Our Malawian pop-star pal Kenny, well-met in Canterbury, told us the tale of Dr Livingstone. This story was related over a pot of Early Bird in Simple Simons (now the Parrot).

The accuracy of the story cannot be confirmed, but anyroad, it goes thuswise:
Livingstone was a Scottish Missionary, a man with a great heart, and with the balls of an elephant. As a missionary, he was not hugely successful, being accredited with only one conversion to the Church. But as a hero amongst men, he was (as all heroes) uniquely spectacular.

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So what did he do?

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The Leaves That Hung But Never Grew

In a lonely cottage lives a mother and daughter. They are poor as poor can be, so the girl goes off to find work. She sets off, and finds a great mansion. There the lord asks her ‘What do you want?’
She replies ‘I am seeking work.’ ‘I will give thee work’ the lord says, ‘to find the leaves that hung but never grew.’

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The Man Who Planted Trees

by Jean Giono

FOR A HUMAN CHARACTER to reveal truly exceptional qualities, one must have the good fortune to be able to observe its performance over many years. If this performance is devoid of all egoism, if its guiding motive is unparalleled generosity, if it is absolutely certain that there is no thought of recompense and that, in addition, it has left its visible mark upon the earth, then there can be no mistake.

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Thought for the mile

The man who never alters his opinion is like standing water, & breeds reptiles of the mind.


William Blake

Sorrel

Sorrel grows in fields and hedgerows and is just beginning to push up it’s new leaves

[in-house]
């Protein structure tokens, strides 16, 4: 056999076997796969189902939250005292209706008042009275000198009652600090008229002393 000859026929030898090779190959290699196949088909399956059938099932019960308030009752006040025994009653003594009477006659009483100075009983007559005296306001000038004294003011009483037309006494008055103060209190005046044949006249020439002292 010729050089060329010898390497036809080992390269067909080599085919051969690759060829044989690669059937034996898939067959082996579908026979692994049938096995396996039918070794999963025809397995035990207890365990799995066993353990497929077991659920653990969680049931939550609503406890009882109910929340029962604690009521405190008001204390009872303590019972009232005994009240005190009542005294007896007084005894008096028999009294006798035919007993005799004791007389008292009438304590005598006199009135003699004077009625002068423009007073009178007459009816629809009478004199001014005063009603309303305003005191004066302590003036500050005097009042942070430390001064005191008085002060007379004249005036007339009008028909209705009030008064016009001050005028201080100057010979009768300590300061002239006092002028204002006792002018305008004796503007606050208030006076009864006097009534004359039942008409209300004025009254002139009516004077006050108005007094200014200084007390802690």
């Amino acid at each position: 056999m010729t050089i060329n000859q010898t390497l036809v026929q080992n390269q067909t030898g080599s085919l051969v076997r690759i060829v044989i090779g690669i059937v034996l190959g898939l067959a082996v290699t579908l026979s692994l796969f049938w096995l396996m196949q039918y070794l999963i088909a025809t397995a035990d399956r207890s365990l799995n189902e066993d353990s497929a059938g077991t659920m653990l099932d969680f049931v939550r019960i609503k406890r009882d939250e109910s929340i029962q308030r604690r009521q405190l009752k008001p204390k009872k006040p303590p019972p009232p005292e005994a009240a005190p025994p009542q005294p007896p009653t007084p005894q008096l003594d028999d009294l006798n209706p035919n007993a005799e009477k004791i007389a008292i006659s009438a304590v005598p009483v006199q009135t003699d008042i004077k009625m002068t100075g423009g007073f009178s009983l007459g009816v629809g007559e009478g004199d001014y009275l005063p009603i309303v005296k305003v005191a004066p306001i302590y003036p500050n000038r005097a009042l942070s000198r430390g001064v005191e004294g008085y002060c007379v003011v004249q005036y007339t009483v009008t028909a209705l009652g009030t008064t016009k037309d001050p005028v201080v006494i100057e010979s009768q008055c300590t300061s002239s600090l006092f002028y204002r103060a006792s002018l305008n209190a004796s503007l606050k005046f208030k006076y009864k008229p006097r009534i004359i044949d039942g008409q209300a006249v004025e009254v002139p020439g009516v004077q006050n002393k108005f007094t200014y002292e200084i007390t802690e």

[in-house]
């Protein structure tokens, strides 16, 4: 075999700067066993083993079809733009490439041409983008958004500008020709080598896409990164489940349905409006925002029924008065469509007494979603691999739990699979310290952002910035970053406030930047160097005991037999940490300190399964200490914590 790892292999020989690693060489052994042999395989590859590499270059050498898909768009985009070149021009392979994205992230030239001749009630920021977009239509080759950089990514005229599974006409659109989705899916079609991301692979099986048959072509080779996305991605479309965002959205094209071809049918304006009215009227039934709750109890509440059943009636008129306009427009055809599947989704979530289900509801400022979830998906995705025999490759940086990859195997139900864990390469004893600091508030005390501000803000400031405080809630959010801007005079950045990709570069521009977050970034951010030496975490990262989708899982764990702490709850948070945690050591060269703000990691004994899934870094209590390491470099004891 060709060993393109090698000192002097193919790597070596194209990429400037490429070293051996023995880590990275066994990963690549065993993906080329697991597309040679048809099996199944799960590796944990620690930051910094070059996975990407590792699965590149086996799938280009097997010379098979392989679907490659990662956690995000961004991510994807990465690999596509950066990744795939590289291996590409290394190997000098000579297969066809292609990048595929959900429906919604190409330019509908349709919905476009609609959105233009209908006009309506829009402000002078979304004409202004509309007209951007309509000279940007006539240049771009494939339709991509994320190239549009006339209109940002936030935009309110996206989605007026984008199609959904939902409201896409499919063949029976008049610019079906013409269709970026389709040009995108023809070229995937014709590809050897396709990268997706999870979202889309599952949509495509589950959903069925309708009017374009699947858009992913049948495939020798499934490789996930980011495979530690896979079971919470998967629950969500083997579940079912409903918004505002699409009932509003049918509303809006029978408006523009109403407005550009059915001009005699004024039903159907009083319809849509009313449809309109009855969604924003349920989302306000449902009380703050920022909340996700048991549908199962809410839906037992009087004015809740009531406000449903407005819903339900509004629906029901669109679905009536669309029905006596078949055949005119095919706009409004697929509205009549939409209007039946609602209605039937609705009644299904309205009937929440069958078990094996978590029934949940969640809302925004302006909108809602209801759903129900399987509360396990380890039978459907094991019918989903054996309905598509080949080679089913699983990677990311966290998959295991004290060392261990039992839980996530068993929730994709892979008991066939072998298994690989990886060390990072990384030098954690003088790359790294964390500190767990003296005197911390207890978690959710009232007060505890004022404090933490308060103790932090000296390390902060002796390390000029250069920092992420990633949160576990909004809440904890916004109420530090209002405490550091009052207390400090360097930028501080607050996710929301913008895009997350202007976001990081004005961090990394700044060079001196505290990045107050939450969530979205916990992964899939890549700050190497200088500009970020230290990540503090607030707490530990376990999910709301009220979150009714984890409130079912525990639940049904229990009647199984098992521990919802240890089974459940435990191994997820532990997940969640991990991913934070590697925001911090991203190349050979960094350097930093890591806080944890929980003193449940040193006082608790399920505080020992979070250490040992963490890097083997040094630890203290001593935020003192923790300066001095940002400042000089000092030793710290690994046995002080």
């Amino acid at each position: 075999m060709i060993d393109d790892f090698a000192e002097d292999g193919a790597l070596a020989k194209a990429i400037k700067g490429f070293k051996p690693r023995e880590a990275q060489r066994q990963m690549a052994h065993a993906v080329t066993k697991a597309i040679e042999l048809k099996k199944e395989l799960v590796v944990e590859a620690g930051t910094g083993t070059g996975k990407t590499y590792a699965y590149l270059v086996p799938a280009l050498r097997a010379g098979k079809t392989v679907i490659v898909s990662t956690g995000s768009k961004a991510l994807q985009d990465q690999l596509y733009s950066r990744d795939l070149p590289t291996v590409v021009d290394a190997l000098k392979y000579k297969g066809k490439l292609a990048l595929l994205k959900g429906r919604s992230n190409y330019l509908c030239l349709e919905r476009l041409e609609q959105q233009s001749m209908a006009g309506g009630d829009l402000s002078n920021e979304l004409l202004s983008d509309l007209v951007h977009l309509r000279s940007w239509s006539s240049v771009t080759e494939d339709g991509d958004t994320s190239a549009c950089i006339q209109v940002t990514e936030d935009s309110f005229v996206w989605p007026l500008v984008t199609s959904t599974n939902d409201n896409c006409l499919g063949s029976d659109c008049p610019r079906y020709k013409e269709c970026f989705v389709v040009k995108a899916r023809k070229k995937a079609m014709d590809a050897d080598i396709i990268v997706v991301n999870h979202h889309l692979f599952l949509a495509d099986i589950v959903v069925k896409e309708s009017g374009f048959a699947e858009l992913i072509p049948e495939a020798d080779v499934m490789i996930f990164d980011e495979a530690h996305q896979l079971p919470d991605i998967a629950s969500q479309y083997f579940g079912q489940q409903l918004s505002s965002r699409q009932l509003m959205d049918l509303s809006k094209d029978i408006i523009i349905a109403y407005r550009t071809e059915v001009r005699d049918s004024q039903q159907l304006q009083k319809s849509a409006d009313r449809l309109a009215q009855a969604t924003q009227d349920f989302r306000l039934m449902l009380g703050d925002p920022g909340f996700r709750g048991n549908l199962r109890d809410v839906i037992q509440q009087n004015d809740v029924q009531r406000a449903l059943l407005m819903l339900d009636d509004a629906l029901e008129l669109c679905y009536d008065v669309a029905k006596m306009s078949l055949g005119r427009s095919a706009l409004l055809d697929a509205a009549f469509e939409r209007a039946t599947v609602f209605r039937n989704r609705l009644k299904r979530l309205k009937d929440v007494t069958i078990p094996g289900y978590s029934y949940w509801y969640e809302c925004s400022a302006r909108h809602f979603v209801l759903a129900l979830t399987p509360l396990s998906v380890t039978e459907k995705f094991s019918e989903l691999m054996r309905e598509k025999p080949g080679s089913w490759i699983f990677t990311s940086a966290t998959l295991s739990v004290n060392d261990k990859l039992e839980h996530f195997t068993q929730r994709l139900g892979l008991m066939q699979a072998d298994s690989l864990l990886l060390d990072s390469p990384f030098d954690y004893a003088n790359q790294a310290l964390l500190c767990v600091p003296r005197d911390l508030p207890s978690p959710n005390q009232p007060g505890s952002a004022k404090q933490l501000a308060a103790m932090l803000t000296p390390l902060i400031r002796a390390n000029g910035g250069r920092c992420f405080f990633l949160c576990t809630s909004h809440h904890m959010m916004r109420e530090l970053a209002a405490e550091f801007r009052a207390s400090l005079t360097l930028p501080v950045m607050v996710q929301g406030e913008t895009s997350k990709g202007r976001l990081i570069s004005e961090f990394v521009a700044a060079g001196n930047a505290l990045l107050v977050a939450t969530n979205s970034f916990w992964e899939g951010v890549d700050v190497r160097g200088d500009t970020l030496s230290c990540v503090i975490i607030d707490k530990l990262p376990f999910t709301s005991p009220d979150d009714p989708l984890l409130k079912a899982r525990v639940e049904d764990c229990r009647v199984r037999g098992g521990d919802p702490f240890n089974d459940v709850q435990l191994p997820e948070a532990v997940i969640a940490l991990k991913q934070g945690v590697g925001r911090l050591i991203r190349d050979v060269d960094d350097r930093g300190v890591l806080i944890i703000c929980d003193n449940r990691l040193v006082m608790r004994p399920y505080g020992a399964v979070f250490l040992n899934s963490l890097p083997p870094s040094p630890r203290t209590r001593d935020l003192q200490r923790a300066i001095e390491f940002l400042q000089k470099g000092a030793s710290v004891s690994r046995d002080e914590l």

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This is a good raw trailside snack, with a  slightly citrus twang.  Add it to salads and stews for flavour.

It was a favourite vegetable of the Tudor period and appeared regularly at the table of Henry VIII.

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It contains oxalic acid so don’t eat huge amounts of it, though a good handful in your salad is absolutely fine.  Sorrel enlivens the tasetebuds and and gets your digestive juices flowing.

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Sorrel grows in fields (as above) and on hedgerow banks and field margins.

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Ramsons – Wild Garlic

The first wild garlic we have found this year.

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Growing in woodland and shady damp places we use ramsons for putting raw into sandwiches, eating on its own or for adding flavour to pot.

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Garlic is good for immunity, and helps lower your blood pressure. When eaten by itself it can be fairly strong, so have a bottle of water handy.

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If you have any trouble identifying it just pick some and give it a smell…

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Spending the night in the garlic can make you keep the smell for days.

small-garlic-flowers-pre-salisbury4The flowers taste good too.